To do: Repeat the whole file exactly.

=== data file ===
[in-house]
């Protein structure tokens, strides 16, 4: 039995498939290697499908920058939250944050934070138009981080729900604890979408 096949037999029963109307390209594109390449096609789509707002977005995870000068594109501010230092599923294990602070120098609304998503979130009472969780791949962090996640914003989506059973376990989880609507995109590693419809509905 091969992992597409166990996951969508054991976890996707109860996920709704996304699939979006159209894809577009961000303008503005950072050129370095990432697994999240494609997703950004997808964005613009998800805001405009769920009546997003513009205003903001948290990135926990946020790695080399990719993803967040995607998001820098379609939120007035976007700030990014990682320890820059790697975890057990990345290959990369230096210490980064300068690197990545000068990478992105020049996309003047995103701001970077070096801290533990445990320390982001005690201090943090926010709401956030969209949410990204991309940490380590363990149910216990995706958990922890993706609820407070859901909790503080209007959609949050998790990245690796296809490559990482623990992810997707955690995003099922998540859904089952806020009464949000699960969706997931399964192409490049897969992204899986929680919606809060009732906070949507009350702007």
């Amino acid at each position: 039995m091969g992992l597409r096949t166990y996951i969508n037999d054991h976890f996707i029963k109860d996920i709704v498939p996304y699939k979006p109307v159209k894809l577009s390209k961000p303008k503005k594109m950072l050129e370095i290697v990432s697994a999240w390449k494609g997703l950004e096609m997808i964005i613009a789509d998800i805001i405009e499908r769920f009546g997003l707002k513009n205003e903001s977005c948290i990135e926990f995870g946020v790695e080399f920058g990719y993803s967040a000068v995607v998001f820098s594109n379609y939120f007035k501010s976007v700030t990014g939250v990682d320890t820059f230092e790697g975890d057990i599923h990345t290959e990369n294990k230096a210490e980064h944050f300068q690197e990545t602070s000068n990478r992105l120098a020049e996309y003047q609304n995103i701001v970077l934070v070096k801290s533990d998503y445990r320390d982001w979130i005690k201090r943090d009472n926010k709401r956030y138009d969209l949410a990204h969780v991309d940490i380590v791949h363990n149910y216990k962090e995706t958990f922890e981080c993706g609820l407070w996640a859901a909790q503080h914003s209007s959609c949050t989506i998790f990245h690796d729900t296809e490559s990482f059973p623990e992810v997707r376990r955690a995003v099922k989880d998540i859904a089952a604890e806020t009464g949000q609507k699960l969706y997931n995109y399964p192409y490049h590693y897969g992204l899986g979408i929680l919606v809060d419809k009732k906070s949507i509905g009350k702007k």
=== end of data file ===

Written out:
[in-house]
């Protein structure tokens, strides 16, 4: 039995498939290697499908920058939250944050934070138009981080729900604890979408 096949037999029963109307390209594109390449096609789509707002977005995870000068594109501010230092599923294990602070120098609304998503979130009472969780791949962090996640914003989506059973376990989880609507995109590693419809509905 091969992992597409166990996951969508054991976890996707109860996920709704996304699939979006159209894809577009961000303008503005950072050129370095990432697994999240494609997703950004997808964005613009998800805001405009769920009546997003513009205003903001948290990135926990946020790695080399990719993803967040995607998001820098379609939120007035976007700030990014990682320890820059790697975890057990990345290959990369230096210490980064300068690197990545000068990478992105020049996309003047995103701001970077070096801290533990445990320390982001005690201090943090926010709401956030969209949410990204991309940490380590363990149910216990995706958990922890993706609820407070859901909790503080209007959609949050998790990245690796296809490559990482623990992810997707955690995003099922998540859904089952806020009464949000699960969706997931399964192409490049897969992204899986929680919606809060009732906070949507009350702007």
């Amino acid at each position: 039995m091969g992992l597409r096949t166990y996951i969508n037999d054991h976890f996707i029963k109860d996920i709704v498939p996304y699939k979006p109307v159209k894809l577009s390209k961000p303008k503005k594109m950072l050129e370095i290697v990432s697994a999240w390449k494609g997703l950004e096609m997808i964005i613009a789509d998800i805001i405009e499908r769920f009546g997003l707002k513009n205003e903001s977005c948290i990135e926990f995870g946020v790695e080399f920058g990719y993803s967040a000068v995607v998001f820098s594109n379609y939120f007035k501010s976007v700030t990014g939250v990682d320890t820059f230092e790697g975890d057990i599923h990345t290959e990369n294990k230096a210490e980064h944050f300068q690197e990545t602070s000068n990478r992105l120098a020049e996309y003047q609304n995103i701001v970077l934070v070096k801290s533990d998503y445990r320390d982001w979130i005690k201090r943090d009472n926010k709401r956030y138009d969209l949410a990204h969780v991309d940490i380590v791949h363990n149910y216990k962090e995706t958990f922890e981080c993706g609820l407070w996640a859901a909790q503080h914003s209007s959609c949050t989506i998790f990245h690796d729900t296809e490559s990482f059973p623990e992810v997707r376990r955690a995003v099922k989880d998540i859904a089952a604890e806020t009464g949000q609507k699960l969706y997931n995109y399964p192409y490049h590693y897969g992204l899986g979408i929680l919606v809060d419809k009732k906070s949507i509905g009350k702007k």